Observatory is near Lake Angelus, Mich. (five miles north of Pontiac). 24" reflecting telescope began operations in July 1930; also included a 10 1/2" reflector. Established and deeded to the university by Robert R. McMath, Francis McMath, and Judge Henry S. Hulbert. An additional 50' tower telescope was added in 1935/ 1946 and 70' tower telescope and office building added in 1940.
Built in 1923 by Smith, Hinchman & Grylls Associates, this structure was designed for indoor track events and intercollegiate sports, particularly football, baseball, basketball, and track athletics. Originally named the Yost Field House after U-M football coach Fielding Harris Yost (1921-1941), the building was remodeled in November of 1973 and renamed Yost Ice Arena.
1500 Marines and the Marine Band and Secretary of the Navy, Edwin Denby, '97 Law were guests at the dedication. Dedicated in honor of Fielding H. Yost, Director, Intercollegiate Athletics. Capacity crowd in attendance at dedication.
Rackham Educational Memorial Building, Detroit, erected 1941
University of Michigan Photographs Vertical File
Bentley Historical Library (collector)
Folder / Container / Volume
UBImusD13. Folder: Campus Buildings. Horace H. Rackham Educational Memorial Building (Detroit), exteriors. no. 206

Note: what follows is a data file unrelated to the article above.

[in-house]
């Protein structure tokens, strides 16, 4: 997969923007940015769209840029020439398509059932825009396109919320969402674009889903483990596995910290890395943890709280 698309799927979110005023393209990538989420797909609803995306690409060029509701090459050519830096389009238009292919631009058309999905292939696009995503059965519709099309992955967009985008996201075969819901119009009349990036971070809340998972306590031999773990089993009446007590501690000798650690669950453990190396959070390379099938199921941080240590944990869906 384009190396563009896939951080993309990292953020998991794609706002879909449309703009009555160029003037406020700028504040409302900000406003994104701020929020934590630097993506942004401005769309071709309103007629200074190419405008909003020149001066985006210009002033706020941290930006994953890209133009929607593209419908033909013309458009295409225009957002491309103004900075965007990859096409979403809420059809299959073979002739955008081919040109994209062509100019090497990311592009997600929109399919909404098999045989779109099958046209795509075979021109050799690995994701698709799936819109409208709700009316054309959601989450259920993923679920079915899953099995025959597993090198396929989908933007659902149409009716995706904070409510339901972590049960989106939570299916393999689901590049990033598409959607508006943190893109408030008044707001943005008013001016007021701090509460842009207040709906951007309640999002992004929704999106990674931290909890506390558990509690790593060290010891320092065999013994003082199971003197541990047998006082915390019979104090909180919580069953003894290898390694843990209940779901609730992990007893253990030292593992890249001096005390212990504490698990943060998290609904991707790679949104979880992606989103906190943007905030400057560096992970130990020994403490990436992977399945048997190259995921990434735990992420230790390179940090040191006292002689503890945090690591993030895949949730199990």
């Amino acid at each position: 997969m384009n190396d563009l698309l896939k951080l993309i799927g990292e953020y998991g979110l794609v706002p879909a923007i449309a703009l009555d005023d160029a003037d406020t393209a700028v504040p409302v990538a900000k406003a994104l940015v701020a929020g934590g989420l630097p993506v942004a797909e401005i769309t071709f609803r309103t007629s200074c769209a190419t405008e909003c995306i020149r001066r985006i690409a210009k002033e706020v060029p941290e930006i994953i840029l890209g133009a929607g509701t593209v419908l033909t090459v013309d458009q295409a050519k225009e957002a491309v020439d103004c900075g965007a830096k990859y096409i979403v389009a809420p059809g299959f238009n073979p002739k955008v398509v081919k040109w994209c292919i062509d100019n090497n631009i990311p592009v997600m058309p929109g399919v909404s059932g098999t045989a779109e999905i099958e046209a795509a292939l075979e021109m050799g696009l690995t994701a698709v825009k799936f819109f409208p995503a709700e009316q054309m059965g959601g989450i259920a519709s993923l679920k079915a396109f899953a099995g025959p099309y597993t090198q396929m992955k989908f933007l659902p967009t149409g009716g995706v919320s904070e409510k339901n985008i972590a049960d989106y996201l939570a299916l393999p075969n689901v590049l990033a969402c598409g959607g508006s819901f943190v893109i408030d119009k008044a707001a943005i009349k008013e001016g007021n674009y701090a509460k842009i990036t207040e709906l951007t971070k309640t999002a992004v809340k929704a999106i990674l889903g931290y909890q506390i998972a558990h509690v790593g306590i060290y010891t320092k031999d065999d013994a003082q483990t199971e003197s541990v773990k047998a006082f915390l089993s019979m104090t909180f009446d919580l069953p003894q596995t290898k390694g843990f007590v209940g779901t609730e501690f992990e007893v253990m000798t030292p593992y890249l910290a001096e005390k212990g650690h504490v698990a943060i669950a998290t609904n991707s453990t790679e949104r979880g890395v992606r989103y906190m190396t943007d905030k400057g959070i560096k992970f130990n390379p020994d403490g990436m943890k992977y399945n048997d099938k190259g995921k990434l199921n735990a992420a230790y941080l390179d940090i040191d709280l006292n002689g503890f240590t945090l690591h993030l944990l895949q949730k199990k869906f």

Photographer / Artist
University of Michigan. News and Information Service.
Harley & Ellington, architects. W.E. Wood Co., contractor. Built from July 1940 to January 1942. Built jointly for the Engineering Society of Detroit and the University as an Extension Service facility in Detroit. Funded by the Horace H. and Mary A. Rackham Fund. Sculptures on exterior by Marshall Fredericks.
Albert Kahn Associates, architect. Building completed 1924 and named James Burrill Angell Hall. Sometimes called the Literary College. On verso: Angell Hall - Sculpture to go on ends of old building to help cover temporary wall - Summer of 1952
Sarach Caswell Angell was the wife of James B. Angell. Barbour Gymnasium (for women) was attached to the north side of the Waterman Gymnasium. Built during 1895 and 1896. Demolished in 1977 to make room for the expansion of the Chemistry Building.
"Among the gifts [for the women's gymnasium] was a transfer of $711 from the Mary J. Porter Fund, one of the first alumnae contributions to the university." (source: University of Michigan: an Encyclopedic Survey) Barbour Gymnasium (for women) was attached to the north side of the Waterman Gymnasium. Built during 1895 and 1896. Demolished in 1977 to make room for the expansion of the Chemistry Building.
Albert Kahn Associates, architect. Building completed 1924 and named James Burrill Angell Hall. Sometimes called the Literary College. [Upper right hand corner torn off. On image in lower right corner: No 1.]